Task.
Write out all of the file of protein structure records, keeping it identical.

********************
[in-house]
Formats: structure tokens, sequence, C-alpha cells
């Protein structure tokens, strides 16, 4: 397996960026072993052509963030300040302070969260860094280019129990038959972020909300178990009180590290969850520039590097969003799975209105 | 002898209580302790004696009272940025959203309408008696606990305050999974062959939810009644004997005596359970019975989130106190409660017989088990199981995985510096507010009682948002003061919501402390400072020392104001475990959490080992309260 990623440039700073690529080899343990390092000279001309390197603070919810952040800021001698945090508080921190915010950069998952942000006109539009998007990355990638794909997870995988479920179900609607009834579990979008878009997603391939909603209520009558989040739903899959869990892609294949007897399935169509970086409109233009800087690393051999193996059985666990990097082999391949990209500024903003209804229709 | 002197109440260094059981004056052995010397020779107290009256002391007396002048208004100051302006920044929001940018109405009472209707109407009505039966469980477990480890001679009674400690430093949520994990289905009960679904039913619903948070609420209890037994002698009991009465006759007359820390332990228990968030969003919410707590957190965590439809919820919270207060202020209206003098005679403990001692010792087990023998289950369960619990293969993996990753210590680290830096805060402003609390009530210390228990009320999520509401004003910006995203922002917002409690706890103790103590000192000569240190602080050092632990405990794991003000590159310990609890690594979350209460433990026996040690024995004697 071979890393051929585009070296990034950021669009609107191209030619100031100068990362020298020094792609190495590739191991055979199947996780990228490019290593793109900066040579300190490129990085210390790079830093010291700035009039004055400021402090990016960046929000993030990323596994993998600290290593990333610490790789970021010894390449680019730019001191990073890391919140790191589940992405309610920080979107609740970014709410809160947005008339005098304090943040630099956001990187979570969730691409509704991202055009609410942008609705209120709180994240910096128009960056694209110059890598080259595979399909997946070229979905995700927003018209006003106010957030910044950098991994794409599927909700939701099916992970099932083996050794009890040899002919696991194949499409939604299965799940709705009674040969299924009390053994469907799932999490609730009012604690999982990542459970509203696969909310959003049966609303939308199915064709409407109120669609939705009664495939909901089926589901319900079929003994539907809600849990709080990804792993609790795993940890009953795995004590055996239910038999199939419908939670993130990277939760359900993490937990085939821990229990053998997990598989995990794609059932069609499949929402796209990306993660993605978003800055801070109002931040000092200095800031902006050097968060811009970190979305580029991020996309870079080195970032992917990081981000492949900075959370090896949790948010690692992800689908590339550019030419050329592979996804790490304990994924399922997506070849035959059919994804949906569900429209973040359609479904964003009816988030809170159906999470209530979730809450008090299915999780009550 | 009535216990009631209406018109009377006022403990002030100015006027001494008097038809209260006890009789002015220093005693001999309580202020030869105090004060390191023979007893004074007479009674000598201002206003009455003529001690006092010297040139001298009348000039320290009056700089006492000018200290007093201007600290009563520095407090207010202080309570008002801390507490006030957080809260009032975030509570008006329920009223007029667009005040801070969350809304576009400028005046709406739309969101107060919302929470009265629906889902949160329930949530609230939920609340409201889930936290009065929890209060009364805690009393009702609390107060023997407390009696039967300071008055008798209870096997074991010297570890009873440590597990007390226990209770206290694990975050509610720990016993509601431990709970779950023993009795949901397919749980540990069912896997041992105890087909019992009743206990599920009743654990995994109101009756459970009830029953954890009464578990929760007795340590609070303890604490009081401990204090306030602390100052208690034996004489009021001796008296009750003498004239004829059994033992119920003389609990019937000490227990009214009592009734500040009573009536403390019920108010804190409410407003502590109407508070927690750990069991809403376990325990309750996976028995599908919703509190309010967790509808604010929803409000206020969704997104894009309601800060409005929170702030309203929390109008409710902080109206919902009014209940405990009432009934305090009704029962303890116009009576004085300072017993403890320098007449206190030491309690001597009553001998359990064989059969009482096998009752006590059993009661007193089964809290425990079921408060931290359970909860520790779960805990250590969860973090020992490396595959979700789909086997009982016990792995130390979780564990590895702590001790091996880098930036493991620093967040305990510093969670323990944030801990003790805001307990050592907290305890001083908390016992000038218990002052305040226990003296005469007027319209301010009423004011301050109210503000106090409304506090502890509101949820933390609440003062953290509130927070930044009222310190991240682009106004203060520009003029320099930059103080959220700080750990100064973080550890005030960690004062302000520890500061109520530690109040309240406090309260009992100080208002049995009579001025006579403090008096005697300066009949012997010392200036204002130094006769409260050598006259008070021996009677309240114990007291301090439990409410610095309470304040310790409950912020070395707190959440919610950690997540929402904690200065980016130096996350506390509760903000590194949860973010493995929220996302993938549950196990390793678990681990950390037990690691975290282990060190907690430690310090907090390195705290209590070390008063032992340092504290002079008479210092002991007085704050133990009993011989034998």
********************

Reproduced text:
[in-house]
Formats: structure tokens, sequence, C-alpha cells
């Protein structure tokens, strides 16, 4: 397996960026072993052509963030300040302070969260860094280019129990038959972020909300178990009180590290969850520039590097969003799975209105 | 002898209580302790004696009272940025959203309408008696606990305050999974062959939810009644004997005596359970019975989130106190409660017989088990199981995985510096507010009682948002003061919501402390400072020392104001475990959490080992309260 990623440039700073690529080899343990390092000279001309390197603070919810952040800021001698945090508080921190915010950069998952942000006109539009998007990355990638794909997870995988479920179900609607009834579990979008878009997603391939909603209520009558989040739903899959869990892609294949007897399935169509970086409109233009800087690393051999193996059985666990990097082999391949990209500024903003209804229709 | 002197109440260094059981004056052995010397020779107290009256002391007396002048208004100051302006920044929001940018109405009472209707109407009505039966469980477990480890001679009674400690430093949520994990289905009960679904039913619903948070609420209890037994002698009991009465006759007359820390332990228990968030969003919410707590957190965590439809919820919270207060202020209206003098005679403990001692010792087990023998289950369960619990293969993996990753210590680290830096805060402003609390009530210390228990009320999520509401004003910006995203922002917002409690706890103790103590000192000569240190602080050092632990405990794991003000590159310990609890690594979350209460433990026996040690024995004697 071979890393051929585009070296990034950021669009609107191209030619100031100068990362020298020094792609190495590739191991055979199947996780990228490019290593793109900066040579300190490129990085210390790079830093010291700035009039004055400021402090990016960046929000993030990323596994993998600290290593990333610490790789970021010894390449680019730019001191990073890391919140790191589940992405309610920080979107609740970014709410809160947005008339005098304090943040630099956001990187979570969730691409509704991202055009609410942008609705209120709180994240910096128009960056694209110059890598080259595979399909997946070229979905995700927003018209006003106010957030910044950098991994794409599927909700939701099916992970099932083996050794009890040899002919696991194949499409939604299965799940709705009674040969299924009390053994469907799932999490609730009012604690999982990542459970509203696969909310959003049966609303939308199915064709409407109120669609939705009664495939909901089926589901319900079929003994539907809600849990709080990804792993609790795993940890009953795995004590055996239910038999199939419908939670993130990277939760359900993490937990085939821990229990053998997990598989995990794609059932069609499949929402796209990306993660993605978003800055801070109002931040000092200095800031902006050097968060811009970190979305580029991020996309870079080195970032992917990081981000492949900075959370090896949790948010690692992800689908590339550019030419050329592979996804790490304990994924399922997506070849035959059919994804949906569900429209973040359609479904964003009816988030809170159906999470209530979730809450008090299915999780009550 | 009535216990009631209406018109009377006022403990002030100015006027001494008097038809209260006890009789002015220093005693001999309580202020030869105090004060390191023979007893004074007479009674000598201002206003009455003529001690006092010297040139001298009348000039320290009056700089006492000018200290007093201007600290009563520095407090207010202080309570008002801390507490006030957080809260009032975030509570008006329920009223007029667009005040801070969350809304576009400028005046709406739309969101107060919302929470009265629906889902949160329930949530609230939920609340409201889930936290009065929890209060009364805690009393009702609390107060023997407390009696039967300071008055008798209870096997074991010297570890009873440590597990007390226990209770206290694990975050509610720990016993509601431990709970779950023993009795949901397919749980540990069912896997041992105890087909019992009743206990599920009743654990995994109101009756459970009830029953954890009464578990929760007795340590609070303890604490009081401990204090306030602390100052208690034996004489009021001796008296009750003498004239004829059994033992119920003389609990019937000490227990009214009592009734500040009573009536403390019920108010804190409410407003502590109407508070927690750990069991809403376990325990309750996976028995599908919703509190309010967790509808604010929803409000206020969704997104894009309601800060409005929170702030309203929390109008409710902080109206919902009014209940405990009432009934305090009704029962303890116009009576004085300072017993403890320098007449206190030491309690001597009553001998359990064989059969009482096998009752006590059993009661007193089964809290425990079921408060931290359970909860520790779960805990250590969860973090020992490396595959979700789909086997009982016990792995130390979780564990590895702590001790091996880098930036493991620093967040305990510093969670323990944030801990003790805001307990050592907290305890001083908390016992000038218990002052305040226990003296005469007027319209301010009423004011301050109210503000106090409304506090502890509101949820933390609440003062953290509130927070930044009222310190991240682009106004203060520009003029320099930059103080959220700080750990100064973080550890005030960690004062302000520890500061109520530690109040309240406090309260009992100080208002049995009579001025006579403090008096005697300066009949012997010392200036204002130094006769409260050598006259008070021996009677309240114990007291301090439990409410610095309470304040310790409950912020070395707190959440919610950690997540929402904690200065980016130096996350506390509760903000590194949860973010493995929220996302993938549950196990390793678990681990950390037990690691975290282990060190907690430690310090907090390195705290209590070390008063032992340092504290002079008479210092002991007085704050133990009993011989034998």